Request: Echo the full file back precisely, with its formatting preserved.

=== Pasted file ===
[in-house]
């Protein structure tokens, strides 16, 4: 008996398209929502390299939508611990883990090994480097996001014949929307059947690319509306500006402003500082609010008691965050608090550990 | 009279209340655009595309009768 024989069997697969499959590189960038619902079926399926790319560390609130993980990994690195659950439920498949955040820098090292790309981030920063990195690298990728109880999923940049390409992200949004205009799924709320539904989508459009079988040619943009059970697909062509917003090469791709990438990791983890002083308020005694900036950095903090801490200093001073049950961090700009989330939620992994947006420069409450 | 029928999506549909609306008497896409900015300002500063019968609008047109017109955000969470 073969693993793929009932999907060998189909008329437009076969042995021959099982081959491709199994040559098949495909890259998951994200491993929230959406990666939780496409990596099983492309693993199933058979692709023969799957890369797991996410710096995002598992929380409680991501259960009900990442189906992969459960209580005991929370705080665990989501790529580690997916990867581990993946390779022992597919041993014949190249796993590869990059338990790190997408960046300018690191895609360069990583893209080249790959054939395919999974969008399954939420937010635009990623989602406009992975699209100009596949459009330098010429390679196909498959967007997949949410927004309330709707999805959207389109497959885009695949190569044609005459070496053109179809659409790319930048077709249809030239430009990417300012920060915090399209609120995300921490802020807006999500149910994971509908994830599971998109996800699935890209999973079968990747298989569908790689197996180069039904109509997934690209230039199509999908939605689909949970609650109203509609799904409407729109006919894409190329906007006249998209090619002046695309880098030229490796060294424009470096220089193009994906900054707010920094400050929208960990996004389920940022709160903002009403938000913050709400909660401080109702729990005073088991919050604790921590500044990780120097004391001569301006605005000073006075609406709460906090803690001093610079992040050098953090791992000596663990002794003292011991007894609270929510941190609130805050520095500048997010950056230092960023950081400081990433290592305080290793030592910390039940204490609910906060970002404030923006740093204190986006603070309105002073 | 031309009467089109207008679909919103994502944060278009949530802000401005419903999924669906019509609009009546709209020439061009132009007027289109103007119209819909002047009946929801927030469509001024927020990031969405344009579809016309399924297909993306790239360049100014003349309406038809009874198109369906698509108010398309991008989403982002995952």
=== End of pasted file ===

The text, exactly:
[in-house]
């Protein structure tokens, strides 16, 4: 008996398209929502390299939508611990883990090994480097996001014949929307059947690319509306500006402003500082609010008691965050608090550990 | 009279209340655009595309009768 024989069997697969499959590189960038619902079926399926790319560390609130993980990994690195659950439920498949955040820098090292790309981030920063990195690298990728109880999923940049390409992200949004205009799924709320539904989508459009079988040619943009059970697909062509917003090469791709990438990791983890002083308020005694900036950095903090801490200093001073049950961090700009989330939620992994947006420069409450 | 029928999506549909609306008497896409900015300002500063019968609008047109017109955000969470 073969693993793929009932999907060998189909008329437009076969042995021959099982081959491709199994040559098949495909890259998951994200491993929230959406990666939780496409990596099983492309693993199933058979692709023969799957890369797991996410710096995002598992929380409680991501259960009900990442189906992969459960209580005991929370705080665990989501790529580690997916990867581990993946390779022992597919041993014949190249796993590869990059338990790190997408960046300018690191895609360069990583893209080249790959054939395919999974969008399954939420937010635009990623989602406009992975699209100009596949459009330098010429390679196909498959967007997949949410927004309330709707999805959207389109497959885009695949190569044609005459070496053109179809659409790319930048077709249809030239430009990417300012920060915090399209609120995300921490802020807006999500149910994971509908994830599971998109996800699935890209999973079968990747298989569908790689197996180069039904109509997934690209230039199509999908939605689909949970609650109203509609799904409407729109006919894409190329906007006249998209090619002046695309880098030229490796060294424009470096220089193009994906900054707010920094400050929208960990996004389920940022709160903002009403938000913050709400909660401080109702729990005073088991919050604790921590500044990780120097004391001569301006605005000073006075609406709460906090803690001093610079992040050098953090791992000596663990002794003292011991007894609270929510941190609130805050520095500048997010950056230092960023950081400081990433290592305080290793030592910390039940204490609910906060970002404030923006740093204190986006603070309105002073 | 031309009467089109207008679909919103994502944060278009949530802000401005419903999924669906019509609009009546709209020439061009132009007027289109103007119209819909002047009946929801927030469509001024927020990031969405344009579809016309399924297909993306790239360049100014003349309406038809009874198109369906698509108010398309991008989403982002995952």